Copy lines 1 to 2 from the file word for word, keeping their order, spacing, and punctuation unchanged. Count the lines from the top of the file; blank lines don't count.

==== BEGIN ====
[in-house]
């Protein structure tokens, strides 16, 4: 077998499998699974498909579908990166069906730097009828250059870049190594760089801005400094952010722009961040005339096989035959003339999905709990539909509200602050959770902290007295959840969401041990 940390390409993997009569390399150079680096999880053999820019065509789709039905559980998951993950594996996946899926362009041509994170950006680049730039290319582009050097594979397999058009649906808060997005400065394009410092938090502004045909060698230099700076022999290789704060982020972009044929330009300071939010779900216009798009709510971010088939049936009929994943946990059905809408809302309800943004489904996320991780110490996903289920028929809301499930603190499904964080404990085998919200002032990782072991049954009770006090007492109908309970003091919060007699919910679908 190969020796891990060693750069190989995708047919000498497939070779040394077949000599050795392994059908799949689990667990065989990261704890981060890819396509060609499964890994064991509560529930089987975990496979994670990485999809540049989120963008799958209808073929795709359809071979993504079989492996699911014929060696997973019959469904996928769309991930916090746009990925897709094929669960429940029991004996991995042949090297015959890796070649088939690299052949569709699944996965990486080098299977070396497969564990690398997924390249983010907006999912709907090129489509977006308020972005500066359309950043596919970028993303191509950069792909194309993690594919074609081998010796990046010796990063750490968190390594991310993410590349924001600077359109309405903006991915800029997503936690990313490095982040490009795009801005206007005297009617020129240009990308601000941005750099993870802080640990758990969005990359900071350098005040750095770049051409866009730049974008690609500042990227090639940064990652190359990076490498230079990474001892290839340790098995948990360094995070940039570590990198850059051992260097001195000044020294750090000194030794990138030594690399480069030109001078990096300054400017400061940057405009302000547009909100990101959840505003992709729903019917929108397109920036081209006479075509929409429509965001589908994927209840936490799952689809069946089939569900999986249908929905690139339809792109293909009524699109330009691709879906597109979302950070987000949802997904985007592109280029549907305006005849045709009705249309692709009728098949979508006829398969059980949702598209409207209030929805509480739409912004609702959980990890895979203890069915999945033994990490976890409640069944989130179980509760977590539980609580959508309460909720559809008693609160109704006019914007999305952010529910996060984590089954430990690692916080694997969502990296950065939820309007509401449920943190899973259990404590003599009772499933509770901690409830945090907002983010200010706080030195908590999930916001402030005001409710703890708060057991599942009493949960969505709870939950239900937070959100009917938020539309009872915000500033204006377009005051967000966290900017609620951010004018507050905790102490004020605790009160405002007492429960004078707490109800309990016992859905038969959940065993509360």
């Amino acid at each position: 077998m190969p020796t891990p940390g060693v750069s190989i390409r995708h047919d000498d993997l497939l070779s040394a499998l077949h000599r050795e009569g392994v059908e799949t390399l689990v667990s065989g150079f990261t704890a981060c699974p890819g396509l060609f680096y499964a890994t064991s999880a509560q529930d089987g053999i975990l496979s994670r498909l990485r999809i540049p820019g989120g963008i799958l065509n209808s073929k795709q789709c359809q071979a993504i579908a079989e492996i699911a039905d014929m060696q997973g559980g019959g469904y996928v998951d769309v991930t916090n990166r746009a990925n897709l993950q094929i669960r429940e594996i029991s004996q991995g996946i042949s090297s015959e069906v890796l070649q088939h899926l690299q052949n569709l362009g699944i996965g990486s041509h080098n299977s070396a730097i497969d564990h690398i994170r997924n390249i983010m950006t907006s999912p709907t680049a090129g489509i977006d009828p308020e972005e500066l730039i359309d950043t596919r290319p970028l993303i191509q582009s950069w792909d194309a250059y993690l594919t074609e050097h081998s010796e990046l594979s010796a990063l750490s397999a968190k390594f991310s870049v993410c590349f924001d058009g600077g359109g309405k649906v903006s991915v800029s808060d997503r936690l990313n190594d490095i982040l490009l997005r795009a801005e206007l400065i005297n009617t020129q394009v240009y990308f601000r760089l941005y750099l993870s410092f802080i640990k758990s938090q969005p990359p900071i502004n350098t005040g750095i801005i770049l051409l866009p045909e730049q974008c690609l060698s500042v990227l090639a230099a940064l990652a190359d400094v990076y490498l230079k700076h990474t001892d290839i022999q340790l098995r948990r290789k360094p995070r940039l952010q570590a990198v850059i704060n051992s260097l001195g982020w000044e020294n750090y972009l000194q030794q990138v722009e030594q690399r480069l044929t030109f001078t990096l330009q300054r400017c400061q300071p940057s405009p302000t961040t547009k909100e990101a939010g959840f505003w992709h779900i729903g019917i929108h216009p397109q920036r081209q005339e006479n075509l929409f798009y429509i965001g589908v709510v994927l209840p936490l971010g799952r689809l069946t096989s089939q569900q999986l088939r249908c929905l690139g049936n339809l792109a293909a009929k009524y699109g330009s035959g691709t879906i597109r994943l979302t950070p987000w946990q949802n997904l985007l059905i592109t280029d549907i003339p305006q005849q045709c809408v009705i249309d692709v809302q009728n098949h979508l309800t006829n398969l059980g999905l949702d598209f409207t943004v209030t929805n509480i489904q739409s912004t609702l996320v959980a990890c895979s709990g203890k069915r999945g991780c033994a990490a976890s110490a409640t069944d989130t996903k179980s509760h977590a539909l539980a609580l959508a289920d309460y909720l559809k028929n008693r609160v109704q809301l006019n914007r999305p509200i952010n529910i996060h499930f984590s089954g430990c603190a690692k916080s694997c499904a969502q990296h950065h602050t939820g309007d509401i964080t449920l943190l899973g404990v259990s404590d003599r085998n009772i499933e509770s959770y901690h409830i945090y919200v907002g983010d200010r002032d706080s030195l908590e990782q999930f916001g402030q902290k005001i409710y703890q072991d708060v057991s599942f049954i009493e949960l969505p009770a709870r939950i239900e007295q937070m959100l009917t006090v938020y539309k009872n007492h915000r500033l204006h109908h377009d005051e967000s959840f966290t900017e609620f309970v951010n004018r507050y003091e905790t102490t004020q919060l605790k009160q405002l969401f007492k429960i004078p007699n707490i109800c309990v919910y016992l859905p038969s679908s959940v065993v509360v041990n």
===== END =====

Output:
[in-house]
């Protein structure tokens, strides 16, 4: 077998499998699974498909579908990166069906730097009828250059870049190594760089801005400094952010722009961040005339096989035959003339999905709990539909509200602050959770902290007295959840969401041990 940390390409993997009569390399150079680096999880053999820019065509789709039905559980998951993950594996996946899926362009041509994170950006680049730039290319582009050097594979397999058009649906808060997005400065394009410092938090502004045909060698230099700076022999290789704060982020972009044929330009300071939010779900216009798009709510971010088939049936009929994943946990059905809408809302309800943004489904996320991780110490996903289920028929809301499930603190499904964080404990085998919200002032990782072991049954009770006090007492109908309970003091919060007699919910679908 190969020796891990060693750069190989995708047919000498497939070779040394077949000599050795392994059908799949689990667990065989990261704890981060890819396509060609499964890994064991509560529930089987975990496979994670990485999809540049989120963008799958209808073929795709359809071979993504079989492996699911014929060696997973019959469904996928769309991930916090746009990925897709094929669960429940029991004996991995042949090297015959890796070649088939690299052949569709699944996965990486080098299977070396497969564990690398997924390249983010907006999912709907090129489509977006308020972005500066359309950043596919970028993303191509950069792909194309993690594919074609081998010796990046010796990063750490968190390594991310993410590349924001600077359109309405903006991915800029997503936690990313490095982040490009795009801005206007005297009617020129240009990308601000941005750099993870802080640990758990969005990359900071350098005040750095770049051409866009730049974008690609500042990227090639940064990652190359990076490498230079990474001892290839340790098995948990360094995070940039570590990198850059051992260097001195000044020294750090000194030794990138030594690399480069030109001078990096300054400017400061940057405009302000547009909100990101959840505003992709729903019917929108397109920036081209006479075509929409429509965001589908994927209840936490799952689809069946089939569900999986249908929905690139339809792109293909009524699109330009691709879906597109979302950070987000949802997904985007592109280029549907305006005849045709009705249309692709009728098949979508006829398969059980949702598209409207209030929805509480739409912004609702959980990890895979203890069915999945033994990490976890409640069944989130179980509760977590539980609580959508309460909720559809008693609160109704006019914007999305952010529910996060984590089954430990690692916080694997969502990296950065939820309007509401449920943190899973259990404590003599009772499933509770901690409830945090907002983010200010706080030195908590999930916001402030005001409710703890708060057991599942009493949960969505709870939950239900937070959100009917938020539309009872915000500033204006377009005051967000966290900017609620951010004018507050905790102490004020605790009160405002007492429960004078707490109800309990016992859905038969959940065993509360």